Parlando Project Summer 2019 Top Ten part 3

Is everyone aligning themselves with autumn already? Here we’re looking back at summer and the audio pieces that the audience made their most liked and listened to, and we’re getting near the top of the countdown, moving toward the most popular single piece of the past three months. Today we look at numbers 4, 3, and 2.

4. Summer Silence by E. E. Cummings. Another one from our “Before They Were Modernists” series, “Summer Silence”  is an early E. E. Cummings poem published when Cummings was a college sophomore at Harvard. One doesn’t usually associate Cummings with constrained poetic forms, but “Summer Silence”  was written in 1913 in the Spencerian Stanza form, long before he could have learned from Hawk or Susan.

I try to do the best work I can with recording the music compositions here within the rapid pace I’ve accustomed myself to with this project. My equipment is modest, and my recording engineer’s skills are too, but I make the effort. That said, this one was recorded on a cell phone sitting in a cabin on the North Shore of Lake Superior: just me, an acoustic guitar, and a few summer birds that you can hear at the very end that wanted to enjoy July there too. The text of Cummings’ poem is available in the original post linked in bold above.

 

 

3. Higginson’s June by Thomas Wentworth Higginson. From another series, one that started before this summer but carried over into it: “The Roots of Emily Dickinson.” Higginson is essential to the Emily Dickinson story, the literary insider who Dickinson sought out in what I think was an attempt on her part to verify the worth of her unprecedented poetry. They met at least once, but the rest of the relationship was carried on via letters, of which we have only Dickinson’s side of the correspondence.

From Dickinson’s replies and Higginson’s later recounting, it’s been summarized that Higginson “didn’t get it,” thinking that her work needed some further polish to appeal to the mid-19th century public. Here in the 21st century we feel pretty smug about Higginson, thinking him like the infamous record exec who passed on the Beatles.*

Higginson had a highly eventful life outside of the Dickinson connection, as I’ve talked about in another post, but one thing I discovered this year was that Higginson at least dabbled in poetry himself. I can find no context for the poem of his I used here, but I speculated that it could be something he wrote in his youth. Whenever and for whatever reasons he wrote it, it is a good short summer lyric. And coincidentally it’s opening two lines could stand as the better judgment of Dickinson’s genius as it does in his poem for summer.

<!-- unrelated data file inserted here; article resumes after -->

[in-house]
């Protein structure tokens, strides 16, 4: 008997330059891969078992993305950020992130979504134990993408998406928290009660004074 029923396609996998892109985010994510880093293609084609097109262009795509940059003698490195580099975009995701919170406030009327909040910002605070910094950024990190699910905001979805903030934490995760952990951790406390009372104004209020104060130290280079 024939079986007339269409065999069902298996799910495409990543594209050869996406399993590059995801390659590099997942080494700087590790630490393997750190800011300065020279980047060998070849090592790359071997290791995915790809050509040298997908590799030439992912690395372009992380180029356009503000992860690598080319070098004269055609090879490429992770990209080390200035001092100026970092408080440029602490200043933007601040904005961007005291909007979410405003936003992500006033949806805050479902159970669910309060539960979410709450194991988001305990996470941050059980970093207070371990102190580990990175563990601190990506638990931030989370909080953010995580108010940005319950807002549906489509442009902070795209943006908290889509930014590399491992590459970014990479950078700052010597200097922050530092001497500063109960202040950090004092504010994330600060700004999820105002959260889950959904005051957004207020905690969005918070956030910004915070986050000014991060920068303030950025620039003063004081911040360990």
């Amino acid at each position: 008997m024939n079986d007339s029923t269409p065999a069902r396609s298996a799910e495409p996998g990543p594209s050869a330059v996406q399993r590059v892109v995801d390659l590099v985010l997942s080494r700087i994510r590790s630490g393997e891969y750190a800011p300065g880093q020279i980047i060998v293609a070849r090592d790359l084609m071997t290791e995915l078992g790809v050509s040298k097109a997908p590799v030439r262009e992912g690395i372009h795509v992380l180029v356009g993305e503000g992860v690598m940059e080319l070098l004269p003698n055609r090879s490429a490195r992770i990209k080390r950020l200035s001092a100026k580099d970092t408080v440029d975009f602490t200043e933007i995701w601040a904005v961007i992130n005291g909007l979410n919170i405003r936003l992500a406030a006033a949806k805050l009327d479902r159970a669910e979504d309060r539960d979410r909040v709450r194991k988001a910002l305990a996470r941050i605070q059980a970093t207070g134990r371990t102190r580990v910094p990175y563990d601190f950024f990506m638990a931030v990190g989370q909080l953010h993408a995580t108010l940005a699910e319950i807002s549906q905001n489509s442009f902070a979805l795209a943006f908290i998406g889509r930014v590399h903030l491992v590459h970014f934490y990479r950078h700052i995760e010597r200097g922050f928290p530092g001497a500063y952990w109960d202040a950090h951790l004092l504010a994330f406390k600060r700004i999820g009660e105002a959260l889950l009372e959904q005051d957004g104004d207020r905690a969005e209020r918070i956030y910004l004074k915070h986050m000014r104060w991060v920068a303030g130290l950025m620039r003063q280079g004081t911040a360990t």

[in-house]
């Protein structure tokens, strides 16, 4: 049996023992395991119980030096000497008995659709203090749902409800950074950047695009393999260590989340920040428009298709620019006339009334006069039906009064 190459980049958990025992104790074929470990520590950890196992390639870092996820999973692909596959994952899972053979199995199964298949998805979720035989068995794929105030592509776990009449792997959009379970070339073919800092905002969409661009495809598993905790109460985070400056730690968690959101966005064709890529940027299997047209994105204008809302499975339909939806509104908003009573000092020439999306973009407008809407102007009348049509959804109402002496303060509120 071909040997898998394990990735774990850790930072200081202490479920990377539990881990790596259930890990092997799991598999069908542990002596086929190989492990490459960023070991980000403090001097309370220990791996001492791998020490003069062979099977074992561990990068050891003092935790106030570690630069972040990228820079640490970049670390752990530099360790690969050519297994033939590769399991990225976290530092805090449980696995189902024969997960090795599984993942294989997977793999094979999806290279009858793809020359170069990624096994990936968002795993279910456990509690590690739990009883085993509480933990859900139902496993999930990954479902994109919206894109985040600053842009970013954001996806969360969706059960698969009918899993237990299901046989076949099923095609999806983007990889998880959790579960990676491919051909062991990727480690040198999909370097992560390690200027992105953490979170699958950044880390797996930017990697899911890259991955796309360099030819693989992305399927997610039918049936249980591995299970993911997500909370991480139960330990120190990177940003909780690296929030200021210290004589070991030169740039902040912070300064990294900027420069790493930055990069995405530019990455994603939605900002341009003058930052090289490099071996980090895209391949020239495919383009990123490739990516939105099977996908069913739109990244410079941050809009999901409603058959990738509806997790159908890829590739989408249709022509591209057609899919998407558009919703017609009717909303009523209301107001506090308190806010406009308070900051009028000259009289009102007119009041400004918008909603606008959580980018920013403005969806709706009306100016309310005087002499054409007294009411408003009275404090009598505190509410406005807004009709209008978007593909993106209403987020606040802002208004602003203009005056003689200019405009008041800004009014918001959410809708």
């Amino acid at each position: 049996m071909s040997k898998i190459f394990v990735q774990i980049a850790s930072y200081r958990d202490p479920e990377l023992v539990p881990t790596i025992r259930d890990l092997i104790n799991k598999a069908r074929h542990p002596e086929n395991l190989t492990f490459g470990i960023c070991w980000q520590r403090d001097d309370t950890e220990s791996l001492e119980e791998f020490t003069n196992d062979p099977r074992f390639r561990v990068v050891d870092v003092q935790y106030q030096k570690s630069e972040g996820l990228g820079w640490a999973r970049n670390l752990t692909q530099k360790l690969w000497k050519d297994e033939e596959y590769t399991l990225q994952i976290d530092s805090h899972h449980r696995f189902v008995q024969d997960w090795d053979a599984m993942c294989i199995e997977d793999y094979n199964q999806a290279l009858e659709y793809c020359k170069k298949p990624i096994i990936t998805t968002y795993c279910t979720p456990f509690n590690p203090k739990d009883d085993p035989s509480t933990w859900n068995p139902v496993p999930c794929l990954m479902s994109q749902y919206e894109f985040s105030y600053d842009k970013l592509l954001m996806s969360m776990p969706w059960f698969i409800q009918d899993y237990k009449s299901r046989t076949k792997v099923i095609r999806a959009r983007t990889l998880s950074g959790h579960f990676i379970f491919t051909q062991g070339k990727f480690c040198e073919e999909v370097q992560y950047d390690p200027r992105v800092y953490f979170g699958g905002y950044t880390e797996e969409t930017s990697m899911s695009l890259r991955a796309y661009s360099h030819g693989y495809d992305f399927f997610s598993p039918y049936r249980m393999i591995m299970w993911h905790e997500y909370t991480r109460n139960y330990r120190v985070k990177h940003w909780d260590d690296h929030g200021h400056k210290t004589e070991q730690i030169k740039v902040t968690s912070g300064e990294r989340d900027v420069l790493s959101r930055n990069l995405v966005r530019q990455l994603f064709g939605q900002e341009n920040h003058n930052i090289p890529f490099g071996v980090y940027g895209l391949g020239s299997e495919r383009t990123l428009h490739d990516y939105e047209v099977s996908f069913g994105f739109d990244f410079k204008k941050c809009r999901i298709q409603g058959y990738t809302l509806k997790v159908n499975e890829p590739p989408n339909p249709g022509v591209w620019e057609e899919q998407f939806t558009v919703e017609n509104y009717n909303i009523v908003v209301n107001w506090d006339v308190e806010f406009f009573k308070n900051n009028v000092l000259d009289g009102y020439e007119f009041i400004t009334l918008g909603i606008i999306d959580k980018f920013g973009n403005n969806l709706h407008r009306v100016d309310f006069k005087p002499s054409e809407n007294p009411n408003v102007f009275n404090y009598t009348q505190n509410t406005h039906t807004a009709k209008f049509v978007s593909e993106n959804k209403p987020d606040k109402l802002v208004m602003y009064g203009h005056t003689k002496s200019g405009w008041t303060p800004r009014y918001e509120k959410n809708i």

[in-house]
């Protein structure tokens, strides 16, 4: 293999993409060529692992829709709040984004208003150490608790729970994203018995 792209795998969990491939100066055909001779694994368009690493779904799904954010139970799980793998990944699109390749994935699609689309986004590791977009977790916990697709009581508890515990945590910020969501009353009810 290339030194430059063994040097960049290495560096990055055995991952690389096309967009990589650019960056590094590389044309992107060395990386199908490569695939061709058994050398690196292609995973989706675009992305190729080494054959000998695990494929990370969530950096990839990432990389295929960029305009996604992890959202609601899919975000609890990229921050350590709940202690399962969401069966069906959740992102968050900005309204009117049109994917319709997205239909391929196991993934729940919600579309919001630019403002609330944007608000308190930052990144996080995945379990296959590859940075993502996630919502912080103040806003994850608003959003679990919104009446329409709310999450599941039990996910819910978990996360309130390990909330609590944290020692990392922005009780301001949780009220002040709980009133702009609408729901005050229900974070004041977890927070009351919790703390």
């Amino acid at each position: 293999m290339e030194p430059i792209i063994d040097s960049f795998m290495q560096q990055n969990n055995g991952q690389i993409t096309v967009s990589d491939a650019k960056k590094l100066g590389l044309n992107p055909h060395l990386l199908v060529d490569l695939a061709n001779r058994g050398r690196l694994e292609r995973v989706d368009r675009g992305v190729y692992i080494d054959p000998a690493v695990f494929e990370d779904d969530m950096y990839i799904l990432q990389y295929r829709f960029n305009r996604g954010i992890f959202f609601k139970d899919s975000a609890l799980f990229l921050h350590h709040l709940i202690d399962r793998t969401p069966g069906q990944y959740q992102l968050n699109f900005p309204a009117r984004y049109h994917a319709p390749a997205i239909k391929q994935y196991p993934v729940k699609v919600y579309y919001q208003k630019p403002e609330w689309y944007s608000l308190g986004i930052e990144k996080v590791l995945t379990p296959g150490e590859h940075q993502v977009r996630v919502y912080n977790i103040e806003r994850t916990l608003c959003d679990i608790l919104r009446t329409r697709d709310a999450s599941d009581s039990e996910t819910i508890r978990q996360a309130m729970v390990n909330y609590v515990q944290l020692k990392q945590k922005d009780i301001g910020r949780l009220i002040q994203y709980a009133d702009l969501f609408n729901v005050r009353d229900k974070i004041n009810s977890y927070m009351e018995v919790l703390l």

The music for this one is as electronic as “Summer Silence’s”  is acoustic. The text of Higginson’s poem to June is also in it’s original post bolded above.

 

Indian Pipes and 1st Edition of Dickinsons Poems

Higginson wrote the preface and helped edit and promote the publication of the first collection of Dickinson’s poems two years after her death. The flowers on its cover are usually called Indian Pipes and they were said to be a favorite of Dickinson’s. It’s a truly odd summer plant, which my living wife found and photographed in Northern Minnesota this year. The other common name for this translucent apparition: the ghost plant.

 

2. For You by Carl Sandburg. I kept going back to Sandburg this summer, and you the readers and listeners came along with me. Why? I frankly find him healing.

I started off this project in 2016 with a Sandburg-based audio piece which also served as a memorial for David Bowie; and for the 3rd anniversary of that launch I used this Sandburg poem as a memorial to my late wife who died near the beginning of this century.

That either of those Sandburg poems could be used as memorials does not make them passive elegies, and “For You”  is future-focused—just as it is full of ghosts. I’m not familiar enough to say how English speakers in the British Isles, in South Asia, the Antipodes, or elsewhere feel of the current times and challenges; but in Sandburg’s America when I read or listen to “For You,”  I too feel our ghosts and feel our future—close—even if each are unreal as we stand before the great door of a year with great hinges.

The text of “For You” is here if you’d like to read along.

 

 

 

 

*”Guitar groups are on their way out” is the famous rejection phrase, attributed to Dick Rowe of Decca Records. In Rowe’s defense, Beatles producer George Martin has been quoted that the Decca audition performance was not very good and that he wouldn’t have signed them on the basis of it either. A few months later, Rowe took a tip from George Harrison and signed another of those guitar groups, The Rolling Stones. Sometimes you get a second chance.

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